Mycobacterium bovis aconitase-IRE interactions: integrating iron, oxidative and nitrosative stress responses

Lead Research Organisation: University of Sheffield
Department Name: Molecular Biology and Biotechnology


Mycobacterium bovis is the causative agent of bovine TB, a major problem for UK cattle farming. We have identified an iron-responsive element (IRE) in the 5' coding region of an M. bovis gene, which encodes an essential cell wall hydrolase. IREs in target messenger RNA molecules are recognized by the apo-form of aconitase proteins (Acn) to mediate post-transcriptional gene expression. The regulatory function of Acn is triggered by collapse of the [4Fe-4S] cluster, which is present at the active site when Acn acts as an enzyme in the Krebs cycle, in response to the oxidative/nitrosative stress conditions that prevail in M. bovis's preferred niche - a lung macrophage. This project is based on the hypothesis that M. bovis Acn is a trigger enzyme that participates in regulatory circuits linking central metabolic function to cell wall remodeling in response to the macrophage environment.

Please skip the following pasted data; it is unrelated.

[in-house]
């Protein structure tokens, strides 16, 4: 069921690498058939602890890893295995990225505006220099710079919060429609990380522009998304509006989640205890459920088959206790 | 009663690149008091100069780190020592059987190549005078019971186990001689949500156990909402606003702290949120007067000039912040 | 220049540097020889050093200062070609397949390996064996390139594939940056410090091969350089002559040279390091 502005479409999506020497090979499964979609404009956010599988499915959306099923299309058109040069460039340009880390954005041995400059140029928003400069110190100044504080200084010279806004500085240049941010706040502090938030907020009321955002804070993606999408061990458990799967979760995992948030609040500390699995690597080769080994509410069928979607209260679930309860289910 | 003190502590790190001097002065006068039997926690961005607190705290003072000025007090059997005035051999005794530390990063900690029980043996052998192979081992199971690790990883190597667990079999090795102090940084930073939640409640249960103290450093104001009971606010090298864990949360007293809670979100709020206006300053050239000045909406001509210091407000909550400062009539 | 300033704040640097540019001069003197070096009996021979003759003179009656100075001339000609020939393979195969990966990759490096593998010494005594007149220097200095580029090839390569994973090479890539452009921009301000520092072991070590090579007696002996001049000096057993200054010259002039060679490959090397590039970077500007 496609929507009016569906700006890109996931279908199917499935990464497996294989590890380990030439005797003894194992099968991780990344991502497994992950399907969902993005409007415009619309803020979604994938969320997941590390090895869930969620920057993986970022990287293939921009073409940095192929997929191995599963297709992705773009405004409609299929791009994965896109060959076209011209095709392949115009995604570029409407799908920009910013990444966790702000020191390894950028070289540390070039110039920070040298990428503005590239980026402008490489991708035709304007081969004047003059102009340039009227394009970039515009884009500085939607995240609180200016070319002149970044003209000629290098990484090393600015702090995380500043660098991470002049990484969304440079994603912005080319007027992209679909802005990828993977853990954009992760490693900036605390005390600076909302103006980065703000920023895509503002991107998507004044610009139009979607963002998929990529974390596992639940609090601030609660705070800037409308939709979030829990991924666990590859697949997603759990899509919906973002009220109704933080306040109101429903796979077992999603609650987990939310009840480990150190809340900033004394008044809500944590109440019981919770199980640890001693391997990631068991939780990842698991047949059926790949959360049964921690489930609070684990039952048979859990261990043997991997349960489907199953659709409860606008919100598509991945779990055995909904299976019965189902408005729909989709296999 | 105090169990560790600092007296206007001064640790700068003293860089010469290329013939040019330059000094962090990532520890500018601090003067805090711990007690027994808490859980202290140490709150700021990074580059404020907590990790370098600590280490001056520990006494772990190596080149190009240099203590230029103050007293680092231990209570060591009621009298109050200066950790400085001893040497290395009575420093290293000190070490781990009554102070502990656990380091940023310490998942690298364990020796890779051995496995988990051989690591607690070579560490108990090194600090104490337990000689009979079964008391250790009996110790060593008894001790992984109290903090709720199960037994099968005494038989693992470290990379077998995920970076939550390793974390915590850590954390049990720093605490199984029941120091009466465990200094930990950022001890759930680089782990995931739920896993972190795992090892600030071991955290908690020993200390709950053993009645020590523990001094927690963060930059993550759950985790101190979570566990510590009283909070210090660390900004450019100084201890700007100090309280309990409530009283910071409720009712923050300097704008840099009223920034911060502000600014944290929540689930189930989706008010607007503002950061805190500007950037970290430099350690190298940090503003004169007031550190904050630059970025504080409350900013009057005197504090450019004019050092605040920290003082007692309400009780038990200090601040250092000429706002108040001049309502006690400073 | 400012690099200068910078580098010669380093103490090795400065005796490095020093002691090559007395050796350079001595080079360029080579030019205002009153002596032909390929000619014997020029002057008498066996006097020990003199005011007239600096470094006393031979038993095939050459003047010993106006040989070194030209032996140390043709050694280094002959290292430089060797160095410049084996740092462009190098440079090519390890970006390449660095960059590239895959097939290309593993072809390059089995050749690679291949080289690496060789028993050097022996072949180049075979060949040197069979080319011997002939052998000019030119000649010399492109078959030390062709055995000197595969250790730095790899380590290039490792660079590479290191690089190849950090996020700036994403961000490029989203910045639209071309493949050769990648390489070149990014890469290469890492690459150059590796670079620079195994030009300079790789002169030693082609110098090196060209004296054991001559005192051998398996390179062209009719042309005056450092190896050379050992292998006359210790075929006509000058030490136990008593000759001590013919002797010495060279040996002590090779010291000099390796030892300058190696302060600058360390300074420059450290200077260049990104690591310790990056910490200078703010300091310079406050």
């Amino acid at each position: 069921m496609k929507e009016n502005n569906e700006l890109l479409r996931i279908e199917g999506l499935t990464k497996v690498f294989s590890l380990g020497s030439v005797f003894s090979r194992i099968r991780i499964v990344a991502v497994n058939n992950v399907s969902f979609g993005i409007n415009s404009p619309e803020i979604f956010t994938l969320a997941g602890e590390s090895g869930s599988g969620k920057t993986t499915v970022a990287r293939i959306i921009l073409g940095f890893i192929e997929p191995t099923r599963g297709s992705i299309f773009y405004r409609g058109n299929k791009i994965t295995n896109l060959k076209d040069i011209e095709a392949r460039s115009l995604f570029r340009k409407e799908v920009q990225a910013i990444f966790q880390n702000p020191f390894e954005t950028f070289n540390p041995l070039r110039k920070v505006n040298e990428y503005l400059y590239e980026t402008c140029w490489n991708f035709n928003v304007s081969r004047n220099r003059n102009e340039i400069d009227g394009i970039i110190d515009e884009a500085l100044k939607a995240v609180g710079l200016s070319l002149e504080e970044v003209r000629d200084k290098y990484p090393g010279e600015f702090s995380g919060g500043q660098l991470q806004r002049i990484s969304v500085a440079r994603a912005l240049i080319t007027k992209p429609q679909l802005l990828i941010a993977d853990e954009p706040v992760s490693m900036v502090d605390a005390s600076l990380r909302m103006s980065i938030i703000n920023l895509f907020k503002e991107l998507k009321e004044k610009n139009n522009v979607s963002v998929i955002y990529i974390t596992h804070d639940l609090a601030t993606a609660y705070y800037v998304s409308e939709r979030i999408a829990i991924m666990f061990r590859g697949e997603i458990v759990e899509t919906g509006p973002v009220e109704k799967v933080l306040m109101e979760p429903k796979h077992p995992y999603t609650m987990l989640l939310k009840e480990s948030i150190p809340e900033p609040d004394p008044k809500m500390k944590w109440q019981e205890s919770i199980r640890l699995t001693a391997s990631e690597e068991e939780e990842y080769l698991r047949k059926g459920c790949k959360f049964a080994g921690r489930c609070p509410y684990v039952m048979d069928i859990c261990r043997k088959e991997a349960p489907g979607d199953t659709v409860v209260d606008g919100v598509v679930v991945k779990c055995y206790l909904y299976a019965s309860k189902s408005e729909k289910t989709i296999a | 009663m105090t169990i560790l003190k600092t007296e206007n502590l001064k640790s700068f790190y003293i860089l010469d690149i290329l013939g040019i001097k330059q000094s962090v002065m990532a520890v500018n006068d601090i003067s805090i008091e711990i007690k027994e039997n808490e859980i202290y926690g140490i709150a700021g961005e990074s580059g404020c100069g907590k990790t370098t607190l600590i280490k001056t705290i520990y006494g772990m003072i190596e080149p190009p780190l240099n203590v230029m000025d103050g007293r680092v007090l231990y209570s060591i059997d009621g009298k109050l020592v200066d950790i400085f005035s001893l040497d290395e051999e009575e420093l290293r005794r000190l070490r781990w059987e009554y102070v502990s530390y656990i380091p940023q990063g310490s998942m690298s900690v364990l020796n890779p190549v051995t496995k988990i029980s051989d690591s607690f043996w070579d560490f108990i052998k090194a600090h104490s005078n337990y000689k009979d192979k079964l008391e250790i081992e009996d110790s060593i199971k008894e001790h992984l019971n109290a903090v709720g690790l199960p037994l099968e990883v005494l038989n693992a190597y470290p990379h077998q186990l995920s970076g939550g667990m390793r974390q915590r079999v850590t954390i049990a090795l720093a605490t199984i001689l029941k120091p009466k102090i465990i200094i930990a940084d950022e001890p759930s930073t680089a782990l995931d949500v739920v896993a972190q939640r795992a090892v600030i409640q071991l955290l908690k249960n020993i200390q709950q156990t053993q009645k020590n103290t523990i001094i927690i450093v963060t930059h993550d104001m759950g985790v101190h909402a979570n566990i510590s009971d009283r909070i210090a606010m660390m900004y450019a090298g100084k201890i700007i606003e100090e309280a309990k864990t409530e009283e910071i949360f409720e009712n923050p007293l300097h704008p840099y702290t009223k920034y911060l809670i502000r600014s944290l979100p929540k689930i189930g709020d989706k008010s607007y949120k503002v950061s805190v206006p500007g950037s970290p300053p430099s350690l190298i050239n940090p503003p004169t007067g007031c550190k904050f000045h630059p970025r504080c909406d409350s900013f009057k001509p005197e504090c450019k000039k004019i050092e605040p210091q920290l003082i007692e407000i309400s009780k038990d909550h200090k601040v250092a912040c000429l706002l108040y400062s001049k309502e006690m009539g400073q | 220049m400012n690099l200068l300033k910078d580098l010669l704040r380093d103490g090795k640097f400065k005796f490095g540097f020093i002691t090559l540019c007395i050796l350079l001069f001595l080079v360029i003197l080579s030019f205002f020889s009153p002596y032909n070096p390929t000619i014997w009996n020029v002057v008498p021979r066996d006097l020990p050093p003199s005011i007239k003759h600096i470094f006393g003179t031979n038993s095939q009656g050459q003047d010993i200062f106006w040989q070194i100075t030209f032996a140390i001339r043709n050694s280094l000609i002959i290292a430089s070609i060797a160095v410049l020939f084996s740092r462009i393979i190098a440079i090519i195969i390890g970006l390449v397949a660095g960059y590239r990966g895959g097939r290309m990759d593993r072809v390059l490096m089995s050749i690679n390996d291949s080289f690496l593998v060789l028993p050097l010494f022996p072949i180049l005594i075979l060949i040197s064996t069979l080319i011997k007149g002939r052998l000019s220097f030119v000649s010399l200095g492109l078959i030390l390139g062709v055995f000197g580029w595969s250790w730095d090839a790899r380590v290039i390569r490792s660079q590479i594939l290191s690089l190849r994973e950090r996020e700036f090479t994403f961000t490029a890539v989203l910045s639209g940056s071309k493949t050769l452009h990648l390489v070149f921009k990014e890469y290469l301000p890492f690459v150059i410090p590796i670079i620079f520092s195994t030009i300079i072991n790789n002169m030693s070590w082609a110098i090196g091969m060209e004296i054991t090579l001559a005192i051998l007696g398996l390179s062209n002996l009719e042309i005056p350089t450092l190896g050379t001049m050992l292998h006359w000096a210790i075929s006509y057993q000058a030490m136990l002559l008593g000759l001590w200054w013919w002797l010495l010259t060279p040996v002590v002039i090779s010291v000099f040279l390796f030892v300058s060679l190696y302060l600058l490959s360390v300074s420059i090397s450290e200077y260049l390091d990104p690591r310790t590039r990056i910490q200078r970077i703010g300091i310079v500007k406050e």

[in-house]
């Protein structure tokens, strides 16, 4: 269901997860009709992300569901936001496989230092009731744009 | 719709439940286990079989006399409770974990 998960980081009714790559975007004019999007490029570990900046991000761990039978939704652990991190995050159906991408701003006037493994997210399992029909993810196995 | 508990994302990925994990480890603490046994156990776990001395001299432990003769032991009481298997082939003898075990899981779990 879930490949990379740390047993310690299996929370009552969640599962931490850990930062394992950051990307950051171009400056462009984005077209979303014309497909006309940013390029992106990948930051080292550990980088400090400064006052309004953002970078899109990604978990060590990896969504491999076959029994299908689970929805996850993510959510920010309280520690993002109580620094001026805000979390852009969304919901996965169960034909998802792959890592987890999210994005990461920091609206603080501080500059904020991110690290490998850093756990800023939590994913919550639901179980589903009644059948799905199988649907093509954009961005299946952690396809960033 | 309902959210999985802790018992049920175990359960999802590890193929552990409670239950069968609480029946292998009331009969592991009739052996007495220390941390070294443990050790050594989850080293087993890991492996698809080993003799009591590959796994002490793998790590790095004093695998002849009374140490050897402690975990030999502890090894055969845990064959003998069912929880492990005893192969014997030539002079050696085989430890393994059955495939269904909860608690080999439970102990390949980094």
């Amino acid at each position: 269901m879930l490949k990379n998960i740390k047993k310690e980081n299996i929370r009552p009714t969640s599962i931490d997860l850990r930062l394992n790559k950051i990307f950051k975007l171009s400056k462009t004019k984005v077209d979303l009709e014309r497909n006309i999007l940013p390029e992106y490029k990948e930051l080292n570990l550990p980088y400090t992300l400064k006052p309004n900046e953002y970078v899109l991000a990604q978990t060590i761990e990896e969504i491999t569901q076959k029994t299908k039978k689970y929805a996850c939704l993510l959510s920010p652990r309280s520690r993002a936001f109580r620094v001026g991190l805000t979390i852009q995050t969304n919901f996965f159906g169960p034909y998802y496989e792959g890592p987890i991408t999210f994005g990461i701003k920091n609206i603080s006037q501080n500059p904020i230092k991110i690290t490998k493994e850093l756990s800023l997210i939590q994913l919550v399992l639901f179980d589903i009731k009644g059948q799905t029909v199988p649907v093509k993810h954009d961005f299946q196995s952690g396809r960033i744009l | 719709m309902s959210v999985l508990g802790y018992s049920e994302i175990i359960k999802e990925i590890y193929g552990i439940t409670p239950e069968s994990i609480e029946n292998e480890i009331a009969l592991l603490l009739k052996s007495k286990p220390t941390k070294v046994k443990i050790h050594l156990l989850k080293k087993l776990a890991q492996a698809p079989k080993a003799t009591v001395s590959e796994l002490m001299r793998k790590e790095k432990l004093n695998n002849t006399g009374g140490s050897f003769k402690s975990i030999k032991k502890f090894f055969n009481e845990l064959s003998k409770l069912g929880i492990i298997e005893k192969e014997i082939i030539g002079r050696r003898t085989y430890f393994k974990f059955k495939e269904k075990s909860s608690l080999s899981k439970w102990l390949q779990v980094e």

Whilst the function of eukaryotic Acns in regulation of iron homeostasis has been well-characterized, the role of bacterial Acns is understudied. Cell-wall remodeling is a fundamental feature of TB pathogenesis in the transition between replicative and non-replicative states that characterize active and latent stages of infection. Understanding the mechanism of switching between catalytic and regulatory roles of M. bovis Acn and the role this plays in shutting down central metabolism (Acn is essential for mycobacterial growth) and remodeling the cell-wall will provide the scientific underpinning to establish the significance of post-transcriptional regulation in M. bovis persistence.


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Studentship Projects

Project Reference Relationship Related To Start End Student Name
BB/M011151/1 30/09/2015 29/09/2023
1688094 Studentship BB/M011151/1 30/09/2015 29/09/2019 Peter Bancroft